Joseph Campbell studied William Shakespeare’s plays extensively in his research for his landmark work The Hero With A Thousand Faces. And George Lucas used Campbell’s research on archetypes and “The Hero’s Journey” when revising his script for Star Wars. In the afterword of William Shakespeare’s Star Wars: Verily, A New Hope, Ian Doescher writes, “Campbell studied Shakespeare… and Lucas studied Campbell… So it’s not at all surprising that the Star Wars saga features archetypal characters and relationships similar to those found in Shakespearean drama.” This is Doescher’s attempt—inspired by a lifetime love of the film and a trip to the Oregon Shakespeare Festival—to complete the loop, adapting A New Hope as a five-act, Elizabethan-era adventure in iambic pentameter.
The weight of this legacy puts a lot of pressure for Doescher’s adaptation to be elevated above being a simple novelty that people would buy in a Shakespearean theater gift shop. A Venn diagram of Star Wars fans and Shakespeare fans has a sizable overlap, and a great many fans will use this as a means to cheaply stage a re-enactment. In a stage play, Doescher doesn’t have Lucas’ advantage of visual communication—there is no famous opening shot of Leia’s ship being pursued by a Star Destroyer—to set the scene. Instead, he relies too heavily on a Chorus to explain all of the action impossible to replicate for the stage.
But that doesn’t mean this version is entirely hopeless. The first two acts of the play—covering C-3PO and R2-D2’s escape from Leia’s ship and the beginning of Luke’s journey to see Ben Kenobi—don’t depend on an overwhelming amount of physicality. Vader’s imposing introduction carries all the dramatic weight of Shakespeare’s greatest villains, while also allowing him an aside to reference an emotional depth foreshadowing details further along in the story.
R2-D2 gets to speak, and display the wisdom of his bleep-and-bloop act while maintaining iambic pentameter. But is it too pedantic to wish C-3PO and R2-D2 didn’t speak in such formal verse? They are the comic-relief characters, and should most likely talk (or beep) in prose. The meter feels natural in some places, elevating language to a formal level that matches the grandiose atmosphere of the story, but there are too often places where Doescher has to force the cadence, making all the characters sound like different versions of Yoda.
The best part of this adaptation is that having the Star Wars cast of characters speak in verse illuminates the parallels to Campbell’s archetypes and Shakespeare’s most iconic dramatis personae. Han and Leia have shades of Benedick and Beatrice from Much Ado About Nothing, Luke equates to Ferdinand in The Tempest, Obi-Wan mirrors The Tempest’s Prospero or even Jaques from As You Like It, and Vader could be Macbeth or Iago. At its best, this is a richly dense text that connects two subjects with high cultural capital to bring fans of one universe closer to the other.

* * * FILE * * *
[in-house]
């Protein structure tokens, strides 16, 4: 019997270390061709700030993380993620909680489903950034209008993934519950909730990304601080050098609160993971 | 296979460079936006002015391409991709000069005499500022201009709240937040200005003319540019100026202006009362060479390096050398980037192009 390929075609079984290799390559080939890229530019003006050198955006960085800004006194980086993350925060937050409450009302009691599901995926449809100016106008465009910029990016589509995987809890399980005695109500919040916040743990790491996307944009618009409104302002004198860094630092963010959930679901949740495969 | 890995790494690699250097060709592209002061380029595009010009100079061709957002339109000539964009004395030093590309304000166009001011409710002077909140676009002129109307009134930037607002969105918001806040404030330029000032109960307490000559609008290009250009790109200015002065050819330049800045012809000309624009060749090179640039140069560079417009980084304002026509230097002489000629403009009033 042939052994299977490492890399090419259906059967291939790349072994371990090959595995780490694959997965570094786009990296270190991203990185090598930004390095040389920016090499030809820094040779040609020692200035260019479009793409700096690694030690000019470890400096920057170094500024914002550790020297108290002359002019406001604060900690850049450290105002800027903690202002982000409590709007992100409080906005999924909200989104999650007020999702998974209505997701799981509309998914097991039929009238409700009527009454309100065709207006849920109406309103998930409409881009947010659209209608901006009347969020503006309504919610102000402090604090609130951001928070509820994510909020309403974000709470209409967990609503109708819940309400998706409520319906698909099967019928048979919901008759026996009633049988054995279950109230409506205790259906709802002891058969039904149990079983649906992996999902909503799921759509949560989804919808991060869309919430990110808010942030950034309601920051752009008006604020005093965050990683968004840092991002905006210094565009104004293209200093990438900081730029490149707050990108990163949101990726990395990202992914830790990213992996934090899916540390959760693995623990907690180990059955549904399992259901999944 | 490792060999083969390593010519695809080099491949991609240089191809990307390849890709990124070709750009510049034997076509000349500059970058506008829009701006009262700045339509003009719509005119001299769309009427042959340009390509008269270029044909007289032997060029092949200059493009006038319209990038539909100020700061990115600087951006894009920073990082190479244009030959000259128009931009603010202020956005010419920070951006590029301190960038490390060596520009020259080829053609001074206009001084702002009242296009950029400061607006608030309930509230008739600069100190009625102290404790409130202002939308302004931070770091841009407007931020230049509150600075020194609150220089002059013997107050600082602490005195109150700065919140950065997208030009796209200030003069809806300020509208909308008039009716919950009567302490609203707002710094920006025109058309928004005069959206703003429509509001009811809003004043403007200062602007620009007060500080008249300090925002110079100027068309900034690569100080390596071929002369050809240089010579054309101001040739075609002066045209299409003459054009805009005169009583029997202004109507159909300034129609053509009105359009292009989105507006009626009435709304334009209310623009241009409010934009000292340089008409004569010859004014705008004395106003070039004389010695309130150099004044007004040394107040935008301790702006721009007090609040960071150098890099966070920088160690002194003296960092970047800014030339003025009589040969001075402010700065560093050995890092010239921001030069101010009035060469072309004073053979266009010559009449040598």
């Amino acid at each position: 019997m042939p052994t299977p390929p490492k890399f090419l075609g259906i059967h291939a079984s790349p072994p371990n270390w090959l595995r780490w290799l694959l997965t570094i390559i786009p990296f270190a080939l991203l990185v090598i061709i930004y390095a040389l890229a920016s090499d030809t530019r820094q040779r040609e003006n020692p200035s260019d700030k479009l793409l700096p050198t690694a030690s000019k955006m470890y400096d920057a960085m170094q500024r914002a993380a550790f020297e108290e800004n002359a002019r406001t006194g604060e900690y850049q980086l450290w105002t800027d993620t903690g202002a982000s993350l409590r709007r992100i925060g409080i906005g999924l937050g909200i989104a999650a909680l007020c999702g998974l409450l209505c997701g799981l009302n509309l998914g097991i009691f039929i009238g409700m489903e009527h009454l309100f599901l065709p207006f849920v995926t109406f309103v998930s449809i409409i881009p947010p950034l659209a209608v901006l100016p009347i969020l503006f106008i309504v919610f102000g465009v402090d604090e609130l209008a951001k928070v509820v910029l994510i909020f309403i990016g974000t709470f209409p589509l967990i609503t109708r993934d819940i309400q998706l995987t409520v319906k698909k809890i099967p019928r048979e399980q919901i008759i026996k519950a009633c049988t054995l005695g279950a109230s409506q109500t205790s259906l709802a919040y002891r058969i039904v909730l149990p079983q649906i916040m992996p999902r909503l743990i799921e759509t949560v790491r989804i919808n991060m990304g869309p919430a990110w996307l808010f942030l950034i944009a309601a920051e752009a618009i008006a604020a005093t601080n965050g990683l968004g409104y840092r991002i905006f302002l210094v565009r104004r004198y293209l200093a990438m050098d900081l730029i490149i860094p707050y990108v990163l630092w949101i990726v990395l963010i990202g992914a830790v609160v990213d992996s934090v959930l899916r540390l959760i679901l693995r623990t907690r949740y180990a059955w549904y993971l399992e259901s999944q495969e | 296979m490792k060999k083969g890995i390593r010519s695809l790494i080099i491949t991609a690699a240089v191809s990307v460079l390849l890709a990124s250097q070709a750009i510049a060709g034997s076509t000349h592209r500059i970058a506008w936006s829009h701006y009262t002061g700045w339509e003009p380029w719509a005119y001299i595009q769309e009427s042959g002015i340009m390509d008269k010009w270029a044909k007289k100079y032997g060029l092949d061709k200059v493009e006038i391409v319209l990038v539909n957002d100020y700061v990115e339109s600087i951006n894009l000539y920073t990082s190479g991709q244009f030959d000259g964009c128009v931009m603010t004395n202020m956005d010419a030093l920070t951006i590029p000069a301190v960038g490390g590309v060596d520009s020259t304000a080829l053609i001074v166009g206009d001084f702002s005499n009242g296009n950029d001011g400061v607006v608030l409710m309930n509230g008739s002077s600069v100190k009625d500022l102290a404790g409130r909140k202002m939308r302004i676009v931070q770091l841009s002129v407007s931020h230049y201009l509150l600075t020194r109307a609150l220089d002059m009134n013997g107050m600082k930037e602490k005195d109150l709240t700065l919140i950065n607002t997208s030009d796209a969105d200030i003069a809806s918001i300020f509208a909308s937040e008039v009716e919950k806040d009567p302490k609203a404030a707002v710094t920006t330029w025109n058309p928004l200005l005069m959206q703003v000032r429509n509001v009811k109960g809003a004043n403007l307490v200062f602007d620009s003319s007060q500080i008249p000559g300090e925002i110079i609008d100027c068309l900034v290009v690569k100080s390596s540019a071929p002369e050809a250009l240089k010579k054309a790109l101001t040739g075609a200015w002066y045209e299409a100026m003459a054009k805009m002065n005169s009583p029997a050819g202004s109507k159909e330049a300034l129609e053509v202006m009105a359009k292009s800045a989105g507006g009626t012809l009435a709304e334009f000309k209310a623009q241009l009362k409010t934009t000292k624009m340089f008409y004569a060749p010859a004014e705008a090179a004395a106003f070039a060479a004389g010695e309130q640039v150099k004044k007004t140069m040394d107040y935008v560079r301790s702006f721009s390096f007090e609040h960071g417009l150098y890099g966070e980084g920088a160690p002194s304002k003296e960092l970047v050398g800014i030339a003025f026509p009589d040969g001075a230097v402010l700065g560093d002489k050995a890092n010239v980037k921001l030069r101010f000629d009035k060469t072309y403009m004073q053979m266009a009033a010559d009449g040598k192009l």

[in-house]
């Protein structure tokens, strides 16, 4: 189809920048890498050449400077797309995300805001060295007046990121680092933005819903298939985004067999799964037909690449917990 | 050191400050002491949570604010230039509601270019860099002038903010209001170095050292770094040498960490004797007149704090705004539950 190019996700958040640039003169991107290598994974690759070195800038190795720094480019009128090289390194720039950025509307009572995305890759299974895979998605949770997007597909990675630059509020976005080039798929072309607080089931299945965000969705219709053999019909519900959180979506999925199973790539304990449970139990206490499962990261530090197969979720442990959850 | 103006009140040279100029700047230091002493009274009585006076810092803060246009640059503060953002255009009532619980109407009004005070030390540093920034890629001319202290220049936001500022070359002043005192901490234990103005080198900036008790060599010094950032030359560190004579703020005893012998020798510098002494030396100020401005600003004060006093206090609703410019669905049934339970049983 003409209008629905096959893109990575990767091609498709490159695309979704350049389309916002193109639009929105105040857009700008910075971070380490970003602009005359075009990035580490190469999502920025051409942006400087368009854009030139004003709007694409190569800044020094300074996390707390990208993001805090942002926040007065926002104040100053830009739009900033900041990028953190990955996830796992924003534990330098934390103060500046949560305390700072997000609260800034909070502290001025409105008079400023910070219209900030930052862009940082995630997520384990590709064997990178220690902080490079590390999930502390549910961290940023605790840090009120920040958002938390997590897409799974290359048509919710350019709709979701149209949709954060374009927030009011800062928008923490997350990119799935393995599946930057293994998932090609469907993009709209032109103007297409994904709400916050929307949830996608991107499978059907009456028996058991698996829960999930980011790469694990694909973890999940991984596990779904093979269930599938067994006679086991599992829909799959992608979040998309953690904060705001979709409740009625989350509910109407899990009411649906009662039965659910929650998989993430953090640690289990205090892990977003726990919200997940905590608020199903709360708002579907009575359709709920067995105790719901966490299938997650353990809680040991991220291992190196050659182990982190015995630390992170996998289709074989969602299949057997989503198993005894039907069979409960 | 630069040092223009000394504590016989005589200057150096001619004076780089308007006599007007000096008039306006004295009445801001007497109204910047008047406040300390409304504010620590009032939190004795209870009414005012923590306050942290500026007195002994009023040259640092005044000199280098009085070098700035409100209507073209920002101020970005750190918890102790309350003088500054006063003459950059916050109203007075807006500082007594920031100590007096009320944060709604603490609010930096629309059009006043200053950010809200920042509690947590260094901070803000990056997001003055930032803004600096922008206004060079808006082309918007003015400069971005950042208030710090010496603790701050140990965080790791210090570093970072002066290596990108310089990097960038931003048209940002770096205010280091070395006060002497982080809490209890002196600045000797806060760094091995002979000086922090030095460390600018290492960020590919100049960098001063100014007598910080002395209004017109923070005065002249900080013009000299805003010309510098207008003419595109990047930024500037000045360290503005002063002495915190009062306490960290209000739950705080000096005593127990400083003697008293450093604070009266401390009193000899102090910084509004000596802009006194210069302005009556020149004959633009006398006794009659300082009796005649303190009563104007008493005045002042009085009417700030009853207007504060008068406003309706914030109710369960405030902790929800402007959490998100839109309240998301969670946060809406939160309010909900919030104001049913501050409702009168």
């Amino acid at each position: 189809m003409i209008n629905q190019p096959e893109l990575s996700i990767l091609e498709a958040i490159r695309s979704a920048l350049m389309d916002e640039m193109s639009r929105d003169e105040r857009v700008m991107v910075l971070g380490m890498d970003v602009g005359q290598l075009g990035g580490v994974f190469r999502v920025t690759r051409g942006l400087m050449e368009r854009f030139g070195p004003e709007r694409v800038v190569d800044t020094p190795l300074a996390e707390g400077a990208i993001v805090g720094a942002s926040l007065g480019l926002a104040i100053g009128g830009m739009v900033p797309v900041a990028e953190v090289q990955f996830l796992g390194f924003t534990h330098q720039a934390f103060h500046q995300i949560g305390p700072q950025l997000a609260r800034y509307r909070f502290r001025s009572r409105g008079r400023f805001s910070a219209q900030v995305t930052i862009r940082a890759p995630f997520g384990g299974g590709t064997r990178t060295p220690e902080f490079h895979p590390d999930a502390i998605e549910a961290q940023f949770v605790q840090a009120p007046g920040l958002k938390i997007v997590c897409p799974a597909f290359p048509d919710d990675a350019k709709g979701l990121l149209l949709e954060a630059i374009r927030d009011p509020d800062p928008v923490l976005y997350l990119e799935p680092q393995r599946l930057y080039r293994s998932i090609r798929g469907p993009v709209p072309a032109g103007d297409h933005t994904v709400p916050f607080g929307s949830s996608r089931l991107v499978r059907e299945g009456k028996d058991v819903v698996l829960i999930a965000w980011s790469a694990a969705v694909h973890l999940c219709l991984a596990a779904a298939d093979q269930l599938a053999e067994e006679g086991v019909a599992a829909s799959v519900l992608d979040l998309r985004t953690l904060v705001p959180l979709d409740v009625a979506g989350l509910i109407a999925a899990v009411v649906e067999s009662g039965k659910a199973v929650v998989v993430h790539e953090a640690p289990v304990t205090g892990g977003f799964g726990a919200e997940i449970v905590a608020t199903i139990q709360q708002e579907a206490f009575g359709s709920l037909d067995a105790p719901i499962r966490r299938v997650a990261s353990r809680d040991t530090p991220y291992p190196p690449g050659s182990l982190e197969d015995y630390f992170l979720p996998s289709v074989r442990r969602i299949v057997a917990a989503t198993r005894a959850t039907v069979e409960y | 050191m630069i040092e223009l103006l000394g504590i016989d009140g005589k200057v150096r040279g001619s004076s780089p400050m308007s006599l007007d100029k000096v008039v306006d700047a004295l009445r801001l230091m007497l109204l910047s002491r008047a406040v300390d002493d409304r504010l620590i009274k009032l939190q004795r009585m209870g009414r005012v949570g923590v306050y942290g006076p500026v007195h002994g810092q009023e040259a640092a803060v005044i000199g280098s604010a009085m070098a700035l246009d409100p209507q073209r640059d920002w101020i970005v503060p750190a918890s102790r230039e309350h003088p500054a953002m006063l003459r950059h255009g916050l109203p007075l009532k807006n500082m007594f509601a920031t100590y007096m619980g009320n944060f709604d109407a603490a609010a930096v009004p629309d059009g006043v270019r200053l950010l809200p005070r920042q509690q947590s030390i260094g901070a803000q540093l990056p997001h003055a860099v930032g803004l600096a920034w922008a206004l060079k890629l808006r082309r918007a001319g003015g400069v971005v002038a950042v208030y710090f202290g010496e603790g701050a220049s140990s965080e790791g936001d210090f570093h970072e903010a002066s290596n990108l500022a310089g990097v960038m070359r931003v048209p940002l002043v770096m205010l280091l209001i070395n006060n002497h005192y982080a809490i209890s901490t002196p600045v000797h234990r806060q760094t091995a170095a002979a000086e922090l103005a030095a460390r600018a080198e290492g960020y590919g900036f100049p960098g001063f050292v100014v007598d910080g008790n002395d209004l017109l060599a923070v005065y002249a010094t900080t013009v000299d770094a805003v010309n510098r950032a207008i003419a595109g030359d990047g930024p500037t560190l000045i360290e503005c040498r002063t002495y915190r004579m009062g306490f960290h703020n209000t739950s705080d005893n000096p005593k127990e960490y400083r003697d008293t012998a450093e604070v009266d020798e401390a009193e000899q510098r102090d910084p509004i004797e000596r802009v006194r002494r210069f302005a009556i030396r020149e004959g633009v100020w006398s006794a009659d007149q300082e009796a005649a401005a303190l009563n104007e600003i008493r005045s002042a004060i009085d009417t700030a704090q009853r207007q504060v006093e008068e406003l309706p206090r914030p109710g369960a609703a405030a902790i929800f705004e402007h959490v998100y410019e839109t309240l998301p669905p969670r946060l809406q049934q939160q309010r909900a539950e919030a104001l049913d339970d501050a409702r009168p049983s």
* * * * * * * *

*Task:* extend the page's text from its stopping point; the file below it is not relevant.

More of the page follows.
Doescher’s script also makes plain references between famous Star Wars lines and infamous Shakespeare quotes, giving Luke soliloquies that mirror Hamlet examining Yorick’s skull or Henry V speaking to his troops before battle. These are clever in-jokes, perhaps a bit too obvious, but they strike the right tone for the mash-up. This version of Star Wars is somewhere between serious adoration and loving parody, not as incisive as the Family Guy or Robot Chicken homages, but not gravely serious.
Writing a Shakespearean battle scene—Henry V, Macbeth—takes a lot of finesse. The Bard was famously skimpy on stage directions, which is one of the many reasons why his work is so open to continued reinterpretation. But it leaves Doescher with the tough task of adapting the rebel assault on the Death Star, a climactic space dogfight that is reduced to characters speaking in verse side-by-side onstage. (“Red Five doth here stand by.”) But the significant drawbacks of this experiment don’t overpower the delight of its powerful moments. And honestly, this is really just a proof-of-concept to get to The Empire Strikes Back, which would work much better in this medium, as it has fewer impossible-to-stage sequences.